من مواليد محافظة دمشق /1964/ .‏‏

يحمل ماجستير في العلاقات الدولية من مدرسة لندن للعلوم الاقتصادية والسياسية ومن جامعة كاليفورنيا الجنوبية .‏‏

عمل رئيساً لهيئة تخطيط الدولة منذ كانون الاول عام /2003/ .‏‏

شغل منصب مساعد الممثل المقيم لبرنامج الامم المتحدة الانمائي في سورية .‏‏

متزوج وله ثلاثة أولاد‏‏

At 2/12/2006 04:45:00 AM, Blogger Innocent_Criminal said...

London school of economics, and University of Souther California are one of the best schools.

At 2/12/2006 07:46:00 AM, Blogger t_desco said...

Syrian regime is near collapse, says ex-vice president

Syria's former vice-president said in comments published yesterday that the regime of Syrian President Bashar al-Assad, which he is trying to topple, will collapse this year.

"The current regime will fall because of the blunders it has committed both in domestic and and international politics," Dubai's Gulf News daily quoted Abdul Halim Khaddam as saying in an exclusive telephone interview from his self-imposed exile in the Belgian capital Brussels.

"It will definitely happen in 2006," Khaddam told the English-language paper, without saying why he was certain the regime would be ousted so soon.

Could it have something to do with this:

US prepares military blitz against Iran's nuclear sites
Sunday Telegraph

At 2/12/2006 09:48:00 AM, Blogger EHSANI2 said...

Let us set the record straight.

Dardari did attend neither the London School Of Economics (LSE) nor the University of Southern California.

His Education is:

Ms in International Relations – University of South COLUMBIA
High Education in London INSTITUTE for Economy and political Sciences

Having graduated from such obscure institutions, his occupations were:

1988-1989 worked for Al Hayat (UK)
1989-1993 Al Hayat newspaper correspondent in Damascus
1993-1997 UNDP advisor in Syria
1989-201 Arab Monetary Fund (UAE)
2001-2003 UNDP Advisor in Syria
2004 Director of State Planning commission
2005 Deputy Prime Minister for Economic Affairs

Anyone who is interested in reading the CV’s of the new Syrian cabinet can have this pleasure by visiting:

On second thought, you probably don’t want to depress yourself. Please look up Dardari’s university of south Columbia as an example. Please do not confuse the great LSE with a high degree from some institute that no one has ever heard of. Do you think an LSE graduate would join Al Hayat with a title of “worked for ...Al Hayat”? This is the person entrusted with the economic affairs of 20 million people. He is not alone. I encourage you all to click on every single person’s name in my link above. A large number do not have any education to list. What is that of Al Mualem? Our Brilliant Minister of Finance has a fine PhD in economics from the superb schools of Romania.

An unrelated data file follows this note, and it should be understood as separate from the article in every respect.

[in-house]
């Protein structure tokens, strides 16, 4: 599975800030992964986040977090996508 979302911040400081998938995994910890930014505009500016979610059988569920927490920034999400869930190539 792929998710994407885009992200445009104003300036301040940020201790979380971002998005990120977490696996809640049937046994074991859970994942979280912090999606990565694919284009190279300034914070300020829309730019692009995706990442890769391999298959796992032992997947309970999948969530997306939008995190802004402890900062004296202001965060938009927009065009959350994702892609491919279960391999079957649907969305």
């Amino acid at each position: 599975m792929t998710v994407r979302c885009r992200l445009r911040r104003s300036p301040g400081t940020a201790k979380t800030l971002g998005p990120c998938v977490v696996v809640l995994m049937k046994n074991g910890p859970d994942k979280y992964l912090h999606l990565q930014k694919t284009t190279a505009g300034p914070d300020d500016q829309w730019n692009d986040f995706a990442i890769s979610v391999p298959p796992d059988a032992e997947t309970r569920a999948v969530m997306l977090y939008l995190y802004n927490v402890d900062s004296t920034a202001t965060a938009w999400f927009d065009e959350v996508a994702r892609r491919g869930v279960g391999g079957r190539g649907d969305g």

Depressing & demoralizing

At 2/12/2006 09:53:00 AM, Blogger danablue said...

‘A BLESSING from God”: So have Iran’s leaders, starting with President Mahmoud Ahmadinejad, described the controversy over the Danish cartoons of the Prophet Muhammed.

A closer look at the row, however, shows that the whole rigmarole was launched by Sunni-Salafi groups in Europe and Asia, with Ahmadinejad and his Syrian vassal, President Bashar al-Assad, belatedly playing catch-up. God had nothing to do with it.


In Cairo, the Muslim Brotherhood told the Danish group that this was not the time to kick a fuss over the cartoons. The brotherhood was busy plotting its election strategy and pretending to be a “moderate” political party. The last thing it wanted was to be branded as a rabid anti-West force. The brotherhood leaders suggested that the matter be put on ice until January.

The Danish militants also received a negative reply from Hamas, the Palestinian radical movement. Hamas was busy trying to win a general election and needed to reassure at least part of the Palestinian middle classes. The Hamas advice was: Wait until after we have won.


For Denmark is set to assume the rotating presidency of the U.N. Security Council — at the very time that the International Atomic Energy Agency (IAEA) is expected to refer Iran to the Security Council and demand sanctions. What better, for Tehran’s purposes, than to portray Denmark as “an enemy of Islam” and mobilize Muslim sympathy against the Security Council?

To regain the initiative from the Sunni-Salafi groups, Ahmadinejad quickly ordered a severing of commercial ties with Denmark, thus portraying the Islamic Republic as the Muslim world’s leader in the anti-Danish campaign.

Syria was next to jump on the bandwagon, again for mercenary reasons. The United Nations wants Syrian President Bashar al-Assad and five of his relatives and aides, including his younger brother, for questioning in the murder of Lebanon’s former premier, Rafiq al-Hariri. (Assad has tried to negotiate immunity for himself and his brother in exchange for handing over the others — but the U.N. wouldn’t play.) As with Iran’s nuclear program, the Syrian dossier will reach the Security Council under Danish presidency. To portray Denmark as “an enemy of the Prophet” would not be such a bad thing when the council, as expected, points the finger at Assad and his regime as responsible for a series of political murders, including that of Hariri.

The Danish-cartoons cow will also be milked in another way: Tehran and Damascus have launched a diplomatic campaign to put the issue of “protecting religions against blasphemy” on the Security Council agenda. If that were to happen, issues such as Iran’s quest for the atomic bomb and Syria’s murder machine in Lebanon might be pushed aside, at least as far as world public opinion is concerned.